Civil sanctions - a more proportionate response to environmental offences?

Since 2010, the Environment Agency (EA) has had the ability to impose ‘civil sanctions’ in lieu of criminal prosecution for certain environmental offences.

When an offence has been alleged by the EA it will investigate and invite representations from the alleged offender. At this stage the EA may offer, or those investigated may volunteer to agree to pay, a civil sanction in lieu of a prosecution.

In deciding whether a civil sanction is an appropriate and proportionate response to the offending, the EA will consider its four key enforcement objectives:

  • To stop illegal activity from occurring or continuing
  • To put right environmental harm or damage, also known as restoration or remediation
  • To bring illegal activity under regulatory control, and so in compliance with the law, and
  • To punish an offender and deter future offending by the offender and others.

The EA normally takes a pragmatic view to prosecution and will consider all other enforcement options before issuing a prosecution, considering prosecution as a last resort.

What is a civil sanction?

Where an offender accepts that they have breached environmental legislation they can try to reach an agreement with the EA to “promise” to put things right through a legally binding document know as an “enforcement undertaking”. In the right circumstances, the EA can also impose what are known as fixed or variable monetary penalties.

An enforcement undertaking can be offered proactively by the offender, but the EA will only consider accepting an enforcement undertaking where:

  • There has been a breach
  • There is confidence that the undertaking will be complied with
  • The offer is more than the offender saved by complying with the law
  • It is made in good faith
  • A commitment is given at the right level within the company to stop and prevent re-offending, and
  • Compensation to those affected and restitution is made.

As part of the enforcement undertaking the offender can make a payment to a charitable organisation that is connected with the offending. Often this is the payment of monies to an environmental charity, in an amount that is equivalent to or in excess of the money saved by the offender by its non-compliance with environmental legislation.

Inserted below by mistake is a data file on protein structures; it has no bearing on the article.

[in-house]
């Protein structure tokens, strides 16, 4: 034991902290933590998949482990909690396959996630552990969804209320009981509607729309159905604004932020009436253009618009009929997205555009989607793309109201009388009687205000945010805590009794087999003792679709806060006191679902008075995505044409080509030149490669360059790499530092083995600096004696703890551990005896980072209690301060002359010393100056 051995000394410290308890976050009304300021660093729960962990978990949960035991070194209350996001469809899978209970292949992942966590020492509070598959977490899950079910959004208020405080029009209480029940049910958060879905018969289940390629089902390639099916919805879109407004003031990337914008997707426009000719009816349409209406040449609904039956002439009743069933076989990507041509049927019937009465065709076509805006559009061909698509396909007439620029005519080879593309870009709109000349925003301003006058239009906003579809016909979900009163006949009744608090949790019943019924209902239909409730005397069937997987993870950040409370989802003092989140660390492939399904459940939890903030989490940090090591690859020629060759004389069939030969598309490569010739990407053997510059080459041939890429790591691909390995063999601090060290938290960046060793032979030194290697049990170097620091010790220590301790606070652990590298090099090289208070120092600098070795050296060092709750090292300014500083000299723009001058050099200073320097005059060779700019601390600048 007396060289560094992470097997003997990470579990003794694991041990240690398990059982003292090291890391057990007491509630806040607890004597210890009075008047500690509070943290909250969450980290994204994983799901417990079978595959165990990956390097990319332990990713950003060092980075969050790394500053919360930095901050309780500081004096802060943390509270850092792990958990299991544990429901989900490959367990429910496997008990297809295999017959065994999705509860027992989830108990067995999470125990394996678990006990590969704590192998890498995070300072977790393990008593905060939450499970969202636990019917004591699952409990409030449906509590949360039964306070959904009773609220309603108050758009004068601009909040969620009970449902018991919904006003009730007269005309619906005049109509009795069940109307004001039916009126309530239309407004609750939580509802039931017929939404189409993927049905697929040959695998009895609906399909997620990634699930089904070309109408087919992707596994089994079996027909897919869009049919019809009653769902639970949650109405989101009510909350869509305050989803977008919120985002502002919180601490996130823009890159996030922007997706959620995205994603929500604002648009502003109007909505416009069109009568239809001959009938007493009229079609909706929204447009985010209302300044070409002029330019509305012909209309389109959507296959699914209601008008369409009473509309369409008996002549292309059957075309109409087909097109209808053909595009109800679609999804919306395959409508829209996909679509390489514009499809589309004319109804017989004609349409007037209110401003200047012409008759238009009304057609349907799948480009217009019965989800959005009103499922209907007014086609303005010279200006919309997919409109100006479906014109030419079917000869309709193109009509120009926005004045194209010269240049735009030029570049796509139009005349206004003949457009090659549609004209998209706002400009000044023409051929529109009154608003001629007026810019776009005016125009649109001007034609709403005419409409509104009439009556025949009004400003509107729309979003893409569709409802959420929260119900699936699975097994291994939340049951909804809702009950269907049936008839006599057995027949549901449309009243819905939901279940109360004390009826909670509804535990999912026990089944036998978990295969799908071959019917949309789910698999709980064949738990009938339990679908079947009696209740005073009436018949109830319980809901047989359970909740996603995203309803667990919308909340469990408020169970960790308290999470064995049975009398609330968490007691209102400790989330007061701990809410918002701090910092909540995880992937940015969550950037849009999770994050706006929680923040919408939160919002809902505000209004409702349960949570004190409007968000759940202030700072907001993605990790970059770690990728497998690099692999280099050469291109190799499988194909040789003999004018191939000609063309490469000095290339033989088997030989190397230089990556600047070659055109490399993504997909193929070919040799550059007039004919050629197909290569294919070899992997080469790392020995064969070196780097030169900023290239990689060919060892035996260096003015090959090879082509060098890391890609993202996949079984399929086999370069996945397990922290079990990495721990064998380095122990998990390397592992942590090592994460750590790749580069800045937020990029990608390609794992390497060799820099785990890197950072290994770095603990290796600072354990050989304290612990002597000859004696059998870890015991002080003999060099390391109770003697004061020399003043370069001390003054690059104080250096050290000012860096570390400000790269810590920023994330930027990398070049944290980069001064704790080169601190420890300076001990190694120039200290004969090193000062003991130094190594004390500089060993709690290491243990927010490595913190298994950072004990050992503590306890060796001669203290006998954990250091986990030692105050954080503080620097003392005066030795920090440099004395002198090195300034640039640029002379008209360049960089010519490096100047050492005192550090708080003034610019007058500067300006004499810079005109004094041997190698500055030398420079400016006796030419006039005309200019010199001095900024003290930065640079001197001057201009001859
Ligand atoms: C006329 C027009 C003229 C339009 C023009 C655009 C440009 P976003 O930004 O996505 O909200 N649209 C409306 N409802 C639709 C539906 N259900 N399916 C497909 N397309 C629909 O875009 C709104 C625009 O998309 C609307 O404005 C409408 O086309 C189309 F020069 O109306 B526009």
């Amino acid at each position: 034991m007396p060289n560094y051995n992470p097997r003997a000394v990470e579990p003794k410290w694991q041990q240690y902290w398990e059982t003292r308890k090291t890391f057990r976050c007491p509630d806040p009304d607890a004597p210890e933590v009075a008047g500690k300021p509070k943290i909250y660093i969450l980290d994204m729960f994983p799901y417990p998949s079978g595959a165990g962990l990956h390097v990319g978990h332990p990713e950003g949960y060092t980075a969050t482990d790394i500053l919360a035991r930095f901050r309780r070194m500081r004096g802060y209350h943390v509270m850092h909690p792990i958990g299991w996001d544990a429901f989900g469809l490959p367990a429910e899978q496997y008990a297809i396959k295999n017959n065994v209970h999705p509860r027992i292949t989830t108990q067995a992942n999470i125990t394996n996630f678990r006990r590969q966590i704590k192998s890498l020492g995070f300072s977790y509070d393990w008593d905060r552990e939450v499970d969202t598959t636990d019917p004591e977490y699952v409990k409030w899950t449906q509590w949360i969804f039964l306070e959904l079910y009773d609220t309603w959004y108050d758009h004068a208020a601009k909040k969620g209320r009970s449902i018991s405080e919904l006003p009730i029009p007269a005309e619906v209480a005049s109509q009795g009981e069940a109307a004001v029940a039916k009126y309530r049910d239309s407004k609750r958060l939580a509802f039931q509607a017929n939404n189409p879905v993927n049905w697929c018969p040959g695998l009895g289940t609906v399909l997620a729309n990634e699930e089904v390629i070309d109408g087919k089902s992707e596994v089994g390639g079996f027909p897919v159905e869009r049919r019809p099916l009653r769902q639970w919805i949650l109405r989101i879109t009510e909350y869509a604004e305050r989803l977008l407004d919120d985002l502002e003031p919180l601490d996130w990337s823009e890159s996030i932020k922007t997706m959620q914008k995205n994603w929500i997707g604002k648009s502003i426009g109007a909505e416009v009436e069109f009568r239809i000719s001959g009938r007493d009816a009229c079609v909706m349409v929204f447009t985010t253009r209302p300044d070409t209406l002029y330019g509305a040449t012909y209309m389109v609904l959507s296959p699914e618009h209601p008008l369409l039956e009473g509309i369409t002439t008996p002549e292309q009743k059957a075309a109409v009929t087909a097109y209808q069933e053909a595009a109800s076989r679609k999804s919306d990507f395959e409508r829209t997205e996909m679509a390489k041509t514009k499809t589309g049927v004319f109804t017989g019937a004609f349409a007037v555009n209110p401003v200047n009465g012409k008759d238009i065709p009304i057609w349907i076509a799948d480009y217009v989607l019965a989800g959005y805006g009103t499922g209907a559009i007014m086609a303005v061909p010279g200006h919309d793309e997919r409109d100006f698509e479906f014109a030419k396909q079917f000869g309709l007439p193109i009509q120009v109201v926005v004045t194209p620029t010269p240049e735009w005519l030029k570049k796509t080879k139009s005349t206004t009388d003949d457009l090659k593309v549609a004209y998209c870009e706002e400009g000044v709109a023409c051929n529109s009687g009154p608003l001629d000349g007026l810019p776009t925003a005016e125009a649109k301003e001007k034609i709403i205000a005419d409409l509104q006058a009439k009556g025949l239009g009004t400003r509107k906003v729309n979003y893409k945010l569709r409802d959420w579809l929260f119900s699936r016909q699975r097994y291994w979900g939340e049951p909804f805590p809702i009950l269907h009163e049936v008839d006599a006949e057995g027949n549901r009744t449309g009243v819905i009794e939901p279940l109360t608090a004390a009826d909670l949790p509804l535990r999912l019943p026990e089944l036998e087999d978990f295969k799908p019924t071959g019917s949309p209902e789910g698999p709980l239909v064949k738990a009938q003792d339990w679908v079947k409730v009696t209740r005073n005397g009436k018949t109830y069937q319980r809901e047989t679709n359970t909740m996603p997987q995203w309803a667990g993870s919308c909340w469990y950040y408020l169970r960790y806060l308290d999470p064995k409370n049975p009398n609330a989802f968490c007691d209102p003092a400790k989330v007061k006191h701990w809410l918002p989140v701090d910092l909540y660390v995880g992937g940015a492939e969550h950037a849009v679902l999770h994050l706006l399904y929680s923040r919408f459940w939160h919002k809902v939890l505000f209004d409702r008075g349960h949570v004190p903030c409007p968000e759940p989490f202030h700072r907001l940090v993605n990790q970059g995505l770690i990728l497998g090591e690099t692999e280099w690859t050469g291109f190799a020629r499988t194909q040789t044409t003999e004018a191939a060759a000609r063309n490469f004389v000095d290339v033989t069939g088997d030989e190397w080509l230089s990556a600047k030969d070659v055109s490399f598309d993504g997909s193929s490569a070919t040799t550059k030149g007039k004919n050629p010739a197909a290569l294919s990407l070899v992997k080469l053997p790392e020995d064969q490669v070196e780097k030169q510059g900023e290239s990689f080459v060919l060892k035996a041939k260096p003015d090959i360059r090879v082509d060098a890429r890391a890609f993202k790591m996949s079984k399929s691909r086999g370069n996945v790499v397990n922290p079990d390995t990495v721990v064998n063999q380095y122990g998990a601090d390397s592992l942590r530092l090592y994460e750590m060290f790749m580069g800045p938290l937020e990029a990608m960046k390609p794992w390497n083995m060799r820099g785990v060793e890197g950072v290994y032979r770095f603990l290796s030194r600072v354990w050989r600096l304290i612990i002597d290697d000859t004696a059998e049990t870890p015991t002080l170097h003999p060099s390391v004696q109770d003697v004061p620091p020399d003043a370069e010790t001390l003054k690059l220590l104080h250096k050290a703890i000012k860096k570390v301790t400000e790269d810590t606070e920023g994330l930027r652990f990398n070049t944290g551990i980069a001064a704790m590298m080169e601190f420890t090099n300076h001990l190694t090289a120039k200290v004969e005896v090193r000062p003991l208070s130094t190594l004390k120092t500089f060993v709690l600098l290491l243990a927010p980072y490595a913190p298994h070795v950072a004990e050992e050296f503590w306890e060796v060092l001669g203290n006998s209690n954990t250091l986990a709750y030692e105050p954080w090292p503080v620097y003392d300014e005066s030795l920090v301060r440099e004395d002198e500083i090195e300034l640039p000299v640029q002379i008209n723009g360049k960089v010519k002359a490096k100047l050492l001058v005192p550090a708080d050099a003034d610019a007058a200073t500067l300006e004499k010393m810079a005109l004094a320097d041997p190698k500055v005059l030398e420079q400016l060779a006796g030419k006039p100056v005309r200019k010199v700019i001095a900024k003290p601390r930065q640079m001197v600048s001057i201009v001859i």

On 19 June 2019 the EA published an update of monies collected for charitable organisations by way of civil sanctions in the preceding 12 months, totalling approximately £3.7 million in contributions to over 40 charities.

Varying in payments from £450 by an individual who committed a waste offence to an average of £84,000. The largest payment in the EA’s most recent report (enforcement undertakings accepted by the EA between 20 October 2018 and 22 May 2019), was in the sum of £511,000 by United Utilities Water Limited for breaches of the Environmental Permitting (England and Wales) Regulations 2016. On 2 July 2019, the EA accepted a further separate enforcement undertaking from United Utilities Water Limited to pay £500,000 for an acidic pollution incident in the River Douglas at Horwich.

How does this compare to other regulators?

The EA is the only regulator that offers civil sanctions for the benefit of charity. This method of enforcement is one of the few that can truly be said to be restorative justice, as the charities that benefit from the payments under enforcement undertakings aid, support, and improve the environment.

Speculation often arises as to where the money paid in fines from environmental or health and safety prosecutions ends up. The reality is that it goes back to the government to use for a variety of governmental services and not direct to the EA or Health and Safety Executive as many believe it does.

The amount of money generated for charities through environmental undertakings provides scope to suggest that the EA’s model could also be used for health and safety cases. This could reduce lengthy and costly litigation and the monies could be put to better use, for example on improvements to safety education and supporting those injured at work.

Read other items in Health, Safety and Environment Brief - September 2019